Short List: Oct. 12-19 | Featured Events | Pittsburgh | Pittsburgh City Paper

Short List: Oct. 12-19 

Farhad Moshiri at The Warhol; magician Lee Terbosic; Maker Faire gets free; School of Rock, the musical

SPOTLIGHT: Sat., Oct. 13 - Art

Farhad Moshiri was born in Iran, in 1963, and was quickly exposed to Western culture, partly through movies at his father’s cinemas. Before the revolution, Moshiri came to the U.S., where he studied and lived until returning to Iran, in 1991. Today, Moshiri’s art blending Western and Persian influences is collected and shown in galleries worldwide. But Farhad Moshiri: Go West, opening Oct. 13 at The Andy Warhol Museum, is his first solo museum exhibition. Warhol chief curator José Carlos Diaz says the mid-career survey includes 33 pieces, most from collections in Europe and the Middle East.

A Pop influence blended with materials and techniques rooted in traditional Persian crafts figures in works like “Yipeee,” whose cartoon cowboy rides a toy-like tractor partly rendered in hand-embroidered glass beads. “Once Upon A Time” employs kitschy cartoons from vintage postcards in a work decorated with acrylic paint applied with an antique pastry-decorating kit to suggest a sheet cake.

Moshiri’s sly social commentary ironically counterpoints the new U.S. travel ban and isolationist political climate: Diaz says some of Moshiri’s works that the museum wanted to exhibit remain overseas. In Moshiri’s “Crash,” things are more straightforward: It’s a stack of Persian rugs cut clean through by the silhouette of Tom and Jerry’s cartoon cat.

— Bill O’Driscoll

10 a.m-5 p.m. Sat., Oct. 13. Exhibit continues through Jan. 14. 117 Sandusky St., North Side. $10-20 (free for kids under 2). 412-237-8300 or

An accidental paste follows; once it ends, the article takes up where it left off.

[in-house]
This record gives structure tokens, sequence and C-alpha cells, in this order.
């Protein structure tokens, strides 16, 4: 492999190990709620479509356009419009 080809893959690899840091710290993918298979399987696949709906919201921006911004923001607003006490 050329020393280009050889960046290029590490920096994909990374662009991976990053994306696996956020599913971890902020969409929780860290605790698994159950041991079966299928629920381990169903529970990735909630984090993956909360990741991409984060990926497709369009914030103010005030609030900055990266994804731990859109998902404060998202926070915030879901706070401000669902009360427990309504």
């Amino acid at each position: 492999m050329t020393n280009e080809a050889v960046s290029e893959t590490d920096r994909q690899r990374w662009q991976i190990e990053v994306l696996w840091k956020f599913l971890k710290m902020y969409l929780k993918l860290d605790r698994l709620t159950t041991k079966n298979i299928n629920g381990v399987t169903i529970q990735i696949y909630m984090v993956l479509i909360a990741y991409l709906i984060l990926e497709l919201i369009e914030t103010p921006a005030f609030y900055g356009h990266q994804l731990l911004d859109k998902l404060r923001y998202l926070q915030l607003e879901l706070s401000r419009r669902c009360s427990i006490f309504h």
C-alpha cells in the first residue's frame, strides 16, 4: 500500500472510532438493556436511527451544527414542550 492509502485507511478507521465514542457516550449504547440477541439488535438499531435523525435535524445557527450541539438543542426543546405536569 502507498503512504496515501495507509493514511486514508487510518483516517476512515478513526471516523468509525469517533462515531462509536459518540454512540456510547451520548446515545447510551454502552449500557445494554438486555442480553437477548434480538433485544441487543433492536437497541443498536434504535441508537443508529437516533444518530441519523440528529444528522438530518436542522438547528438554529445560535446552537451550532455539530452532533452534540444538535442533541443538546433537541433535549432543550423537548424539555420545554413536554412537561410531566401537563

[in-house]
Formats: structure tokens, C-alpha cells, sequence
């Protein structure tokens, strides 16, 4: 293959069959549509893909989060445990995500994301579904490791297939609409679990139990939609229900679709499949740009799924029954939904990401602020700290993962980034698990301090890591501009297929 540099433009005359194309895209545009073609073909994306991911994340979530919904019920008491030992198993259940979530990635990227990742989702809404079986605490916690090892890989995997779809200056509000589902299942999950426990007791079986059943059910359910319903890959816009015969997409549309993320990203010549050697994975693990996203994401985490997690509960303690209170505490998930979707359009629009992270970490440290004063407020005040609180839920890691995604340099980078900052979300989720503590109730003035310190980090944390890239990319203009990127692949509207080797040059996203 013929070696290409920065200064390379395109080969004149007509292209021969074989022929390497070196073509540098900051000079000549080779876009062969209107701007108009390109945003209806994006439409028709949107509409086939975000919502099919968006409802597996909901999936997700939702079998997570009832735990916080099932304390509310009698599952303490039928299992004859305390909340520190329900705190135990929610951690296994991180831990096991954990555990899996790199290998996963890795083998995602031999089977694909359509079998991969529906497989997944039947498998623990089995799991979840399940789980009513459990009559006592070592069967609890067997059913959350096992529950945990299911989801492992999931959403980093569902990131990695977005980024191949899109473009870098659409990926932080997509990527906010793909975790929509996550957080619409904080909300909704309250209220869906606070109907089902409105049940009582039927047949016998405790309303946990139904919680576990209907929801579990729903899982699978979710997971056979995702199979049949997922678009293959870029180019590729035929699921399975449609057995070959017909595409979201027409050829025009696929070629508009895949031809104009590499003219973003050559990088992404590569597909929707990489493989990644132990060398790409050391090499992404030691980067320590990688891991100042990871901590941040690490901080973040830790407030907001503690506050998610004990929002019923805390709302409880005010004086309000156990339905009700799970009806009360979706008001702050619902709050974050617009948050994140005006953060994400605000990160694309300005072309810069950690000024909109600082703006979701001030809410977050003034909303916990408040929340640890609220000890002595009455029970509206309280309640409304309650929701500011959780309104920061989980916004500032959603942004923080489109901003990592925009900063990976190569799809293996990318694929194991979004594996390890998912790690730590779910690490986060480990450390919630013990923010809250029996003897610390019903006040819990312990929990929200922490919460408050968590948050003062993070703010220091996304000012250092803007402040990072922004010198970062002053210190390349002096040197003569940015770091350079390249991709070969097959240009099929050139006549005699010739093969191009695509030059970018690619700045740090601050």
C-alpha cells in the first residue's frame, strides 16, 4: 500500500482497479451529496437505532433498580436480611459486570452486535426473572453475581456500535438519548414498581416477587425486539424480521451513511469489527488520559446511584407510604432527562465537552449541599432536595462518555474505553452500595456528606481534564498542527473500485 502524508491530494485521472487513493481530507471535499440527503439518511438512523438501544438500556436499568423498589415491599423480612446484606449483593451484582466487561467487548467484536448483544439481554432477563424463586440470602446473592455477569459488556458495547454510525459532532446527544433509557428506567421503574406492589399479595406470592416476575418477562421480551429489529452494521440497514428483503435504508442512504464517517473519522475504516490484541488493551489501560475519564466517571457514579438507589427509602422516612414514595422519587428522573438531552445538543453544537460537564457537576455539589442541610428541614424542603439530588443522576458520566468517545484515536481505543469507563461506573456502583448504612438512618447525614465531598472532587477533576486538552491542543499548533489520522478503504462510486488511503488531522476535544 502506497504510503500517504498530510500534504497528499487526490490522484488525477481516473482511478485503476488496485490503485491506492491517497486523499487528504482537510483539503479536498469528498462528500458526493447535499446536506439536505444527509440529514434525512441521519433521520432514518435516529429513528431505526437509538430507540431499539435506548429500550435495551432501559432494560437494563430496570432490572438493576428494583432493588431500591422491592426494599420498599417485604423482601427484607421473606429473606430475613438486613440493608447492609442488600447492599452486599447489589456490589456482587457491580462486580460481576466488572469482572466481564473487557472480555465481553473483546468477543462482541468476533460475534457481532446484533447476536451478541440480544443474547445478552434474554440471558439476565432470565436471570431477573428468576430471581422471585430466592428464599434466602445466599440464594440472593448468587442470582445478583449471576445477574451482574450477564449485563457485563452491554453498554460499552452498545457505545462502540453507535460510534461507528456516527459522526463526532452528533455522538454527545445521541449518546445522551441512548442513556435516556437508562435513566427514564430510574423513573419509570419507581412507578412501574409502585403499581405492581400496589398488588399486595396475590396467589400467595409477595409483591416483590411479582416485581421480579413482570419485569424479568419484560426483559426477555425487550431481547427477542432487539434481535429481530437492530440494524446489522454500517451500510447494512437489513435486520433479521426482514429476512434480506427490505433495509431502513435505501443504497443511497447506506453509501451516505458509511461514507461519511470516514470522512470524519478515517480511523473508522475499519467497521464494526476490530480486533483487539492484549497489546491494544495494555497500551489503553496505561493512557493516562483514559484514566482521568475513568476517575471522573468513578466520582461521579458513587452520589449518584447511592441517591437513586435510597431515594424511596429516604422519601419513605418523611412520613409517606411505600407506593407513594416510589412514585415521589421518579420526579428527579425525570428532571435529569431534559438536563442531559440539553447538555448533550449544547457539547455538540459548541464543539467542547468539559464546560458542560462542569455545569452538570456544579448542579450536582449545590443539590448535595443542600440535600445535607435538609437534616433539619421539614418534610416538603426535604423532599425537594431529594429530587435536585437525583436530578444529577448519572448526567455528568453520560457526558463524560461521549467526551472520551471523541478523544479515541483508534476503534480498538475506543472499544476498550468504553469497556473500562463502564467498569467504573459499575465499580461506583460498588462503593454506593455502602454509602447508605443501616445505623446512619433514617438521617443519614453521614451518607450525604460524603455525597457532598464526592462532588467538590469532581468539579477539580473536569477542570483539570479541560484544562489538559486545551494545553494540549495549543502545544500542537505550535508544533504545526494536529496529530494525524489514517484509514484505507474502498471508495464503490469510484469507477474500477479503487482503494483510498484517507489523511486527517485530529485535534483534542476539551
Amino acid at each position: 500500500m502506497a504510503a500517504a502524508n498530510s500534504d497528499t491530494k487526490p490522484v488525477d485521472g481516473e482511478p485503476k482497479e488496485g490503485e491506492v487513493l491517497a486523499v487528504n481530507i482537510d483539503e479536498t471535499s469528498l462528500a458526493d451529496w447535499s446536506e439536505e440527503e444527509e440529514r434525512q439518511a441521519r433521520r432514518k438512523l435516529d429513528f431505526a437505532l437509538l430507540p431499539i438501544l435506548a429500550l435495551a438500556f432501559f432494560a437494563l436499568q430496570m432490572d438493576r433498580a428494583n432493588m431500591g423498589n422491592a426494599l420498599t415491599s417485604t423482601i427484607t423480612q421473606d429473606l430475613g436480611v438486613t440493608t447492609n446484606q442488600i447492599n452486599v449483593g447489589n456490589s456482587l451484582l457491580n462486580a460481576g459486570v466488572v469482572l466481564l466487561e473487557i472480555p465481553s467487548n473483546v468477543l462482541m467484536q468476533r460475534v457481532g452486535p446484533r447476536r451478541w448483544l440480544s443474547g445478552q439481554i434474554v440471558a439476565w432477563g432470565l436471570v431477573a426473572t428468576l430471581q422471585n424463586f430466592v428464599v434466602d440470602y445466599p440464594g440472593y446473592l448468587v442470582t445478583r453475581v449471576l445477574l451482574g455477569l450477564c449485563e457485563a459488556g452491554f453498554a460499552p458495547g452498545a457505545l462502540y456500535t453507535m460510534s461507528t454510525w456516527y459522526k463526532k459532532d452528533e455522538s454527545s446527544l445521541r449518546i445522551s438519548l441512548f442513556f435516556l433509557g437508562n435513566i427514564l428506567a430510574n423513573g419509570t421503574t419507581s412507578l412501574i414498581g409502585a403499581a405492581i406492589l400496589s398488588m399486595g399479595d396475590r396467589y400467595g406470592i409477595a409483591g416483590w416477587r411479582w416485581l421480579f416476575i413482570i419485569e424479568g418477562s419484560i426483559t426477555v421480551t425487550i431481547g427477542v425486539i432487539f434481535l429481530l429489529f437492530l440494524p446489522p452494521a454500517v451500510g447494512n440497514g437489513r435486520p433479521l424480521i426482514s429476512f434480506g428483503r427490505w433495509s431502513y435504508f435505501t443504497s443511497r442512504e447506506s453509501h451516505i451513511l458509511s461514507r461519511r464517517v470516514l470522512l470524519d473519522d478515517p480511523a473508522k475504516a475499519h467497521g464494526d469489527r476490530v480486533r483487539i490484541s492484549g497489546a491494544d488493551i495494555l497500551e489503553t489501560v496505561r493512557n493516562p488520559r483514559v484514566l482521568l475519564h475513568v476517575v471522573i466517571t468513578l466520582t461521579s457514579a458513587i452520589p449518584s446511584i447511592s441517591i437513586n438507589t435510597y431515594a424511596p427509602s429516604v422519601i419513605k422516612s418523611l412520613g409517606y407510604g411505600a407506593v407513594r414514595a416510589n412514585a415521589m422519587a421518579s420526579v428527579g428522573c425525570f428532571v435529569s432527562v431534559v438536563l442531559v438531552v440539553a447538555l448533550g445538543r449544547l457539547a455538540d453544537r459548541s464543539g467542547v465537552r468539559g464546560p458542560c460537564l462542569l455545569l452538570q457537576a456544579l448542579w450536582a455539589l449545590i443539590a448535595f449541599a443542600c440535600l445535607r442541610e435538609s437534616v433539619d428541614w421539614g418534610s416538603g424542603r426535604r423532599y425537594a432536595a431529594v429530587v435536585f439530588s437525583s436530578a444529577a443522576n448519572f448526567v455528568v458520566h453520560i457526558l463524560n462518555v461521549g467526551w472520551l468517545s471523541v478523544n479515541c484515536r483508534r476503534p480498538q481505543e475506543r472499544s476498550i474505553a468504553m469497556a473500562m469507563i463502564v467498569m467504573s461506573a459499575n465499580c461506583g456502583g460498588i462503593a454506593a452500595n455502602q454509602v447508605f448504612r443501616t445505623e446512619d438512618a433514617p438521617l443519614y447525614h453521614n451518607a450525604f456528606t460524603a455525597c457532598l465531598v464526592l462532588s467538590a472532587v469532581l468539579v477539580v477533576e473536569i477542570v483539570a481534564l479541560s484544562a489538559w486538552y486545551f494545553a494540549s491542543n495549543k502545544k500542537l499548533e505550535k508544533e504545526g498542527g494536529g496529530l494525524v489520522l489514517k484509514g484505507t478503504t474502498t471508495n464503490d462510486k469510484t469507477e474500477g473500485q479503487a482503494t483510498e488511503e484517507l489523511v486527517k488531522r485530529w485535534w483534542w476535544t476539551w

Fri., Oct. 13 - Haunt

Get in the Halloween spirit with UNHINGED: A haunted theatre experience. This brand-new mix of haunted house and immersive live theatrical performance, from Cup-A-Jo Productions and Pittsburgh Fringe, features scary stories both original and classic. There are three 90-minute shows nightly on seven dates from Oct. 13-31. Bill O’Driscoll Blue Hazel Studio, 13 Freeport St., Etna. $20-25.


Thu., Oct. 12 – Talk

With a nod to the box-office dominance of films based on superhero comics, Mount Lebanon Library presents the inaugural Lebo Comics Festival. The five-week series of talks and events begins tonight with “Comics Now and Then,” a history of illustrative narrative by John Kelly, executive director of Pittsburgh’s very own ToonSeum museum of comic and cartoon art. It’s free. Bill O’Driscoll 7 p.m. 16 Castle Shannon Blvd., Mount Lebanon. Free. 412-531-1912 or

  • Photo courtesy of Betsy Chester

Thu., Oct. 12 - Stage

As an actor, practicing psychiatrist and trainer for the New York City police hostage-negotiation team and emergency-service unit, Anne Stockton is uniquely qualified to present her new one-woman show. In I Won’t Be in on Monday, Stockton portrays an employee in a financial firm whom a detective is interviewing about the recent disappearance of some valuable jewelry. The show, headed to New York next year, world-premieres with a four-performance run at off the WALL productions, where Stockton and director Austin Pendleton last collaborated on The Speed Queen. BO 8 p.m. Continues through Sun., Oct. 15. Carnegie Stages, 25 W. Main St., Carnegie. $5-40. 724-873-3576 or